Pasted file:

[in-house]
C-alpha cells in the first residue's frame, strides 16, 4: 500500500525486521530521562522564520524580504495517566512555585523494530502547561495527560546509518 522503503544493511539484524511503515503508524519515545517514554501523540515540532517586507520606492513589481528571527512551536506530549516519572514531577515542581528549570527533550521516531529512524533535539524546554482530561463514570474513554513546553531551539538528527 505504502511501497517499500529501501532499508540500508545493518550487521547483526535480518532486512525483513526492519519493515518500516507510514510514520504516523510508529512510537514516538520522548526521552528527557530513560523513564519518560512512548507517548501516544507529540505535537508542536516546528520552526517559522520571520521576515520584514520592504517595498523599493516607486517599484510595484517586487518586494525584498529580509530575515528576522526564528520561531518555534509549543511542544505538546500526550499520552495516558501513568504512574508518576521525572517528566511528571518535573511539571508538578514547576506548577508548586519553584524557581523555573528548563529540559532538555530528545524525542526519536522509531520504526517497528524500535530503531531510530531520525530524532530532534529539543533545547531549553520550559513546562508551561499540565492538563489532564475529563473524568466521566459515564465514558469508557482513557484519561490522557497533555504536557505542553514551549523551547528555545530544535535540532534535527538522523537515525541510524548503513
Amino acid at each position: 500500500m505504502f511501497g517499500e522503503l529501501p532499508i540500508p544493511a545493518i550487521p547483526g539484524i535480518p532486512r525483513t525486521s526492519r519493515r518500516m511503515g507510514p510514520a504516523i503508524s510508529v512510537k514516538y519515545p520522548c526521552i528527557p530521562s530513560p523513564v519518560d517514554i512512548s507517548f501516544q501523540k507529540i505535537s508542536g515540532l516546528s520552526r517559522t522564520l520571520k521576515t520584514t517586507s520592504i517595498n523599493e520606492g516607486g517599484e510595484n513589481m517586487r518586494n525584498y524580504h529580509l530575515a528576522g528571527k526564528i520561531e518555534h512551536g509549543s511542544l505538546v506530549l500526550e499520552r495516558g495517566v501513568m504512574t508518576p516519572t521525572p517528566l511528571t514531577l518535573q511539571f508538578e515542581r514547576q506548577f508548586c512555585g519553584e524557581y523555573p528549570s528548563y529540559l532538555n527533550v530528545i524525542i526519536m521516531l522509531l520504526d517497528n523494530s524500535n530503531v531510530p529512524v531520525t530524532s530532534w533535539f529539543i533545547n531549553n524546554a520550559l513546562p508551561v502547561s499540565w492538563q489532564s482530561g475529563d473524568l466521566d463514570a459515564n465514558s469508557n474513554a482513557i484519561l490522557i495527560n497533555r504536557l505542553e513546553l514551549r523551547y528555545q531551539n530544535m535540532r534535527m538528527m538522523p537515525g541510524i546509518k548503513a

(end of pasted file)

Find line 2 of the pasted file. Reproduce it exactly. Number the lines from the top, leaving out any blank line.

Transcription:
C-alpha cells in the first residue's frame, strides 16, 4: 500500500525486521530521562522564520524580504495517566512555585523494530502547561495527560546509518 522503503544493511539484524511503515503508524519515545517514554501523540515540532517586507520606492513589481528571527512551536506530549516519572514531577515542581528549570527533550521516531529512524533535539524546554482530561463514570474513554513546553531551539538528527 505504502511501497517499500529501501532499508540500508545493518550487521547483526535480518532486512525483513526492519519493515518500516507510514510514520504516523510508529512510537514516538520522548526521552528527557530513560523513564519518560512512548507517548501516544507529540505535537508542536516546528520552526517559522520571520521576515520584514520592504517595498523599493516607486517599484510595484517586487518586494525584498529580509530575515528576522526564528520561531518555534509549543511542544505538546500526550499520552495516558501513568504512574508518576521525572517528566511528571518535573511539571508538578514547576506548577508548586519553584524557581523555573528548563529540559532538555530528545524525542526519536522509531520504526517497528524500535530503531531510530531520525530524532530532534529539543533545547531549553520550559513546562508551561499540565492538563489532564475529563473524568466521566459515564465514558469508557482513557484519561490522557497533555504536557505542553514551549523551547528555545530544535535540532534535527538522523537515525541510524548503513